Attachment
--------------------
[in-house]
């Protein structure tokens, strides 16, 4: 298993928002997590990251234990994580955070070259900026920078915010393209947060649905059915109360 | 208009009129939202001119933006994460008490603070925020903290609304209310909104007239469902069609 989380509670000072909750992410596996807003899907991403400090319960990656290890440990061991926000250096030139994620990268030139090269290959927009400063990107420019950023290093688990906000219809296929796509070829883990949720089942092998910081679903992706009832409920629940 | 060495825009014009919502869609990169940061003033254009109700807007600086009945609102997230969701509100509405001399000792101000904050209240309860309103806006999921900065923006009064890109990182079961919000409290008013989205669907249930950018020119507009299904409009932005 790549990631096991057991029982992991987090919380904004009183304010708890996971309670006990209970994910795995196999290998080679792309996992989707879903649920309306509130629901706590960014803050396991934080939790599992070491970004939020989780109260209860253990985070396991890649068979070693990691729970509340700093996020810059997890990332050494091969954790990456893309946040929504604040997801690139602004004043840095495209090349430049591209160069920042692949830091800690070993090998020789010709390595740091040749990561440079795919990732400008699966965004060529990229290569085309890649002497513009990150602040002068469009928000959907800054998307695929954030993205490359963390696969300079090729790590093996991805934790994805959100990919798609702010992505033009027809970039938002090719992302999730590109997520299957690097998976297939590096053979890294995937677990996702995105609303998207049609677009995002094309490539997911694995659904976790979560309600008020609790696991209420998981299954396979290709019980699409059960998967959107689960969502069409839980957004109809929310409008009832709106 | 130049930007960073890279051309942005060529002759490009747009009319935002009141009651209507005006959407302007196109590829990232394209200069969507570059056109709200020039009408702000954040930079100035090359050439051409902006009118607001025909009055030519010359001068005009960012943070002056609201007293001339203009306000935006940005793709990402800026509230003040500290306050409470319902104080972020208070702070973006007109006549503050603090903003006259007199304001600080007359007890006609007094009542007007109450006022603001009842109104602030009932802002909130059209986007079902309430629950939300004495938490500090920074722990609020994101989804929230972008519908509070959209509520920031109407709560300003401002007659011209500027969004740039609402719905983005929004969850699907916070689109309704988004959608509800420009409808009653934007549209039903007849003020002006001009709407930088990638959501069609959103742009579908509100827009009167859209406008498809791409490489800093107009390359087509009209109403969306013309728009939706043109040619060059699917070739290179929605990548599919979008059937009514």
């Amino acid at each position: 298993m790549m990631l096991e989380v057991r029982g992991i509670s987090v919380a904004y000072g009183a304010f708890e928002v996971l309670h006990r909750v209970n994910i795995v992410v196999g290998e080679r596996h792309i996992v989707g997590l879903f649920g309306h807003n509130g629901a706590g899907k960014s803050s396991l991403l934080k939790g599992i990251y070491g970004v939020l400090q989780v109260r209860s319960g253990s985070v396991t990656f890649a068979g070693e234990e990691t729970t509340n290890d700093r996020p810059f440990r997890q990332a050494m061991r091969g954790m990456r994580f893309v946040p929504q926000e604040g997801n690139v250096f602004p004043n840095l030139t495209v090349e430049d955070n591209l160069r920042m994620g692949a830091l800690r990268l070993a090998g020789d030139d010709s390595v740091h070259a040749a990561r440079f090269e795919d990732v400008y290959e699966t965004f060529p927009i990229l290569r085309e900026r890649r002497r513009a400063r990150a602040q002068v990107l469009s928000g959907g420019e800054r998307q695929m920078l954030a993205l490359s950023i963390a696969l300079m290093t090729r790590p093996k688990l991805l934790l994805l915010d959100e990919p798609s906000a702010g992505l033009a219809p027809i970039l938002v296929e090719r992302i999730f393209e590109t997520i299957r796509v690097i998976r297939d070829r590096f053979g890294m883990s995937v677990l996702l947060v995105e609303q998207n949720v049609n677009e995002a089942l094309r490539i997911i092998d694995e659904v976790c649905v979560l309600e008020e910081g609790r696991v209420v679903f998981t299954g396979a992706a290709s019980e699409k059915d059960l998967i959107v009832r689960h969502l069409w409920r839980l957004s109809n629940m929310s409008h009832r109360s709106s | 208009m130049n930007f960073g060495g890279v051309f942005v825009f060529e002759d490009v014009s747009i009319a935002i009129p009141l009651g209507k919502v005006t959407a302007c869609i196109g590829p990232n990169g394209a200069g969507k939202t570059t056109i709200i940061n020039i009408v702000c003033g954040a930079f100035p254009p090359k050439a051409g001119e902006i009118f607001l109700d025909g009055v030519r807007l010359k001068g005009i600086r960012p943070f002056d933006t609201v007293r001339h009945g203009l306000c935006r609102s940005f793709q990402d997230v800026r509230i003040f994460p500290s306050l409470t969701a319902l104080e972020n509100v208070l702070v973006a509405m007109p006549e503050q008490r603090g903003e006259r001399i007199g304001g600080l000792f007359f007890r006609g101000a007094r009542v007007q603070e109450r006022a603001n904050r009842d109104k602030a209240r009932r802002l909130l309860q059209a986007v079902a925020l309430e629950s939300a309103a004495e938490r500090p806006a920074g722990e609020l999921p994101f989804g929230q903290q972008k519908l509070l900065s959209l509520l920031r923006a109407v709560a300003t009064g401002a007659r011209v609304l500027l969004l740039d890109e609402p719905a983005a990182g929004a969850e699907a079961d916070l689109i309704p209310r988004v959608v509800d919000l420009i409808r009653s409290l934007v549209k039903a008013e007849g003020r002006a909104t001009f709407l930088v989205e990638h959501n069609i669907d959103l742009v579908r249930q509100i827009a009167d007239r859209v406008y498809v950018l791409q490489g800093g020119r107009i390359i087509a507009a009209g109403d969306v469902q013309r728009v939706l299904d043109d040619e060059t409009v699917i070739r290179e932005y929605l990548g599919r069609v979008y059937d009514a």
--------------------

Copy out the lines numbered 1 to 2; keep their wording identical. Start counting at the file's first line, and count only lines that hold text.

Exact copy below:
[in-house]
């Protein structure tokens, strides 16, 4: 298993928002997590990251234990994580955070070259900026920078915010393209947060649905059915109360 | 208009009129939202001119933006994460008490603070925020903290609304209310909104007239469902069609 989380509670000072909750992410596996807003899907991403400090319960990656290890440990061991926000250096030139994620990268030139090269290959927009400063990107420019950023290093688990906000219809296929796509070829883990949720089942092998910081679903992706009832409920629940 | 060495825009014009919502869609990169940061003033254009109700807007600086009945609102997230969701509100509405001399000792101000904050209240309860309103806006999921900065923006009064890109990182079961919000409290008013989205669907249930950018020119507009299904409009932005 790549990631096991057991029982992991987090919380904004009183304010708890996971309670006990209970994910795995196999290998080679792309996992989707879903649920309306509130629901706590960014803050396991934080939790599992070491970004939020989780109260209860253990985070396991890649068979070693990691729970509340700093996020810059997890990332050494091969954790990456893309946040929504604040997801690139602004004043840095495209090349430049591209160069920042692949830091800690070993090998020789010709390595740091040749990561440079795919990732400008699966965004060529990229290569085309890649002497513009990150602040002068469009928000959907800054998307695929954030993205490359963390696969300079090729790590093996991805934790994805959100990919798609702010992505033009027809970039938002090719992302999730590109997520299957690097998976297939590096053979890294995937677990996702995105609303998207049609677009995002094309490539997911694995659904976790979560309600008020609790696991209420998981299954396979290709019980699409059960998967959107689960969502069409839980957004109809929310409008009832709106 | 130049930007960073890279051309942005060529002759490009747009009319935002009141009651209507005006959407302007196109590829990232394209200069969507570059056109709200020039009408702000954040930079100035090359050439051409902006009118607001025909009055030519010359001068005009960012943070002056609201007293001339203009306000935006940005793709990402800026509230003040500290306050409470319902104080972020208070702070973006007109006549503050603090903003006259007199304001600080007359007890006609007094009542007007109450006022603001009842109104602030009932802002909130059209986007079902309430629950939300004495938490500090920074722990609020994101989804929230972008519908509070959209509520920031109407709560300003401002007659011209500027969004740039609402719905983005929004969850699907916070689109309704988004959608509800420009409808009653934007549209039903007849003020002006001009709407930088990638959501069609959103742009579908509100827009009167859209406008498809791409490489800093107009390359087509009209109403969306013309728009939706043109040619060059699917070739290179929605990548599919979008059937009514």